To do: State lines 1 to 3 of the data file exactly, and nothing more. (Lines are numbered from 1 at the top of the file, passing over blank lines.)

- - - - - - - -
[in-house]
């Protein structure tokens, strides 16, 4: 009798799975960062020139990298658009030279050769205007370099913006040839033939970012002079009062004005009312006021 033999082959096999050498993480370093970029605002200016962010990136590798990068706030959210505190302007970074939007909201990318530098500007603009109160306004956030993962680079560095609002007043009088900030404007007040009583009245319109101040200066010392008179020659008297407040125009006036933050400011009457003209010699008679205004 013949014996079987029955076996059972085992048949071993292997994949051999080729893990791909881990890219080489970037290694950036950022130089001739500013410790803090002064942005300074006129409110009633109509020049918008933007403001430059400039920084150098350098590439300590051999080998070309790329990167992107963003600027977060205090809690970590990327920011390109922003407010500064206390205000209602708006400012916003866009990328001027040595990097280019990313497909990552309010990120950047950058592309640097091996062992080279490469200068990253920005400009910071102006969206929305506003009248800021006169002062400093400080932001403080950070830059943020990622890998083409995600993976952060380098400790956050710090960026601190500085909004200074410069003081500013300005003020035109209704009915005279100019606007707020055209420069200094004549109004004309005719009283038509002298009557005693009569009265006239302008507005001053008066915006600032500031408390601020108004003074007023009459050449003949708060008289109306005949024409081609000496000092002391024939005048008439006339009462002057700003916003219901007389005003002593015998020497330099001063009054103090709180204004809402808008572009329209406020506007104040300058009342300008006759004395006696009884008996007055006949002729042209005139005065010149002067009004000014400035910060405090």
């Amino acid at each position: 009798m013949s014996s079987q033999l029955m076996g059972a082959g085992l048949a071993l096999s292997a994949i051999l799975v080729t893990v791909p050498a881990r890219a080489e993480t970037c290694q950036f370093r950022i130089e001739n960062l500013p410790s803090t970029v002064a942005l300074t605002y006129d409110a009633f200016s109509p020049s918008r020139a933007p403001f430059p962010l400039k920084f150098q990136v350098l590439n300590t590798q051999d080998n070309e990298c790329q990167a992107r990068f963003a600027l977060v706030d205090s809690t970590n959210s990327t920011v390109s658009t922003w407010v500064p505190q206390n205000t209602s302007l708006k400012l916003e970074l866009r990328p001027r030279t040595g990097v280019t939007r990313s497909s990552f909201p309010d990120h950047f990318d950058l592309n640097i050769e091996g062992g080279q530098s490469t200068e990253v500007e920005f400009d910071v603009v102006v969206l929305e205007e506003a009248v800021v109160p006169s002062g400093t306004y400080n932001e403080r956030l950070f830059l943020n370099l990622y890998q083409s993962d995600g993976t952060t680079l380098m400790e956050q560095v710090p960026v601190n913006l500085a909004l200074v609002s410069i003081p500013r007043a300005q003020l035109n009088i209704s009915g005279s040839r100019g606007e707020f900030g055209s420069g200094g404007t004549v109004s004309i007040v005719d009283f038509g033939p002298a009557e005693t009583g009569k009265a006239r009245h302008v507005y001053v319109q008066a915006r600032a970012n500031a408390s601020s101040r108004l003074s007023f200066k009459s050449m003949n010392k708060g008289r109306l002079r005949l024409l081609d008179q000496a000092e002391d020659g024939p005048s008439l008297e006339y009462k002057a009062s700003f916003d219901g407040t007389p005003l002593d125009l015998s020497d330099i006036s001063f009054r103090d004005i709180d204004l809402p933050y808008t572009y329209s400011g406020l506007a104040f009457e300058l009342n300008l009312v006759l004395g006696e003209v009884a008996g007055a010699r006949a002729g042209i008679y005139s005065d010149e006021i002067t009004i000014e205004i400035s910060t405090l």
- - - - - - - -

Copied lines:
[in-house]
């Protein structure tokens, strides 16, 4: 009798799975960062020139990298658009030279050769205007370099913006040839033939970012002079009062004005009312006021 033999082959096999050498993480370093970029605002200016962010990136590798990068706030959210505190302007970074939007909201990318530098500007603009109160306004956030993962680079560095609002007043009088900030404007007040009583009245319109101040200066010392008179020659008297407040125009006036933050400011009457003209010699008679205004 013949014996079987029955076996059972085992048949071993292997994949051999080729893990791909881990890219080489970037290694950036950022130089001739500013410790803090002064942005300074006129409110009633109509020049918008933007403001430059400039920084150098350098590439300590051999080998070309790329990167992107963003600027977060205090809690970590990327920011390109922003407010500064206390205000209602708006400012916003866009990328001027040595990097280019990313497909990552309010990120950047950058592309640097091996062992080279490469200068990253920005400009910071102006969206929305506003009248800021006169002062400093400080932001403080950070830059943020990622890998083409995600993976952060380098400790956050710090960026601190500085909004200074410069003081500013300005003020035109209704009915005279100019606007707020055209420069200094004549109004004309005719009283038509002298009557005693009569009265006239302008507005001053008066915006600032500031408390601020108004003074007023009459050449003949708060008289109306005949024409081609000496000092002391024939005048008439006339009462002057700003916003219901007389005003002593015998020497330099001063009054103090709180204004809402808008572009329209406020506007104040300058009342300008006759004395006696009884008996007055006949002729042209005139005065010149002067009004000014400035910060405090």
């Amino acid at each position: 009798m013949s014996s079987q033999l029955m076996g059972a082959g085992l048949a071993l096999s292997a994949i051999l799975v080729t893990v791909p050498a881990r890219a080489e993480t970037c290694q950036f370093r950022i130089e001739n960062l500013p410790s803090t970029v002064a942005l300074t605002y006129d409110a009633f200016s109509p020049s918008r020139a933007p403001f430059p962010l400039k920084f150098q990136v350098l590439n300590t590798q051999d080998n070309e990298c790329q990167a992107r990068f963003a600027l977060v706030d205090s809690t970590n959210s990327t920011v390109s658009t922003w407010v500064p505190q206390n205000t209602s302007l708006k400012l916003e970074l866009r990328p001027r030279t040595g990097v280019t939007r990313s497909s990552f909201p309010d990120h950047f990318d950058l592309n640097i050769e091996g062992g080279q530098s490469t200068e990253v500007e920005f400009d910071v603009v102006v969206l929305e205007e506003a009248v800021v109160p006169s002062g400093t306004y400080n932001e403080r956030l950070f830059l943020n370099l990622y890998q083409s993962d995600g993976t952060t680079l380098m400790e956050q560095v710090p960026v601190n913006l500085a909004l200074v609002s410069i003081p500013r007043a300005q003020l035109n009088i209704s009915g005279s040839r100019g606007e707020f900030g055209s420069g200094g404007t004549v109004s004309i007040v005719d009283f038509g033939p002298a009557e005693t009583g009569k009265a006239r009245h302008v507005y001053v319109q008066a915006r600032a970012n500031a408390s601020s101040r108004l003074s007023f200066k009459s050449m003949n010392k708060g008289r109306l002079r005949l024409l081609d008179q000496a000092e002391d020659g024939p005048s008439l008297e006339y009462k002057a009062s700003f916003d219901g407040t007389p005003l002593d125009l015998s020497d330099i006036s001063f009054r103090d004005i709180d204004l809402p933050y808008t572009y329209s400011g406020l506007a104040f009457e300058l009342n300008l009312v006759l004395g006696e003209v009884a008996g007055a010699r006949a002729g042209i008679y005139s005065d010149e006021i002067t009004i000014e205004i400035s910060t405090l």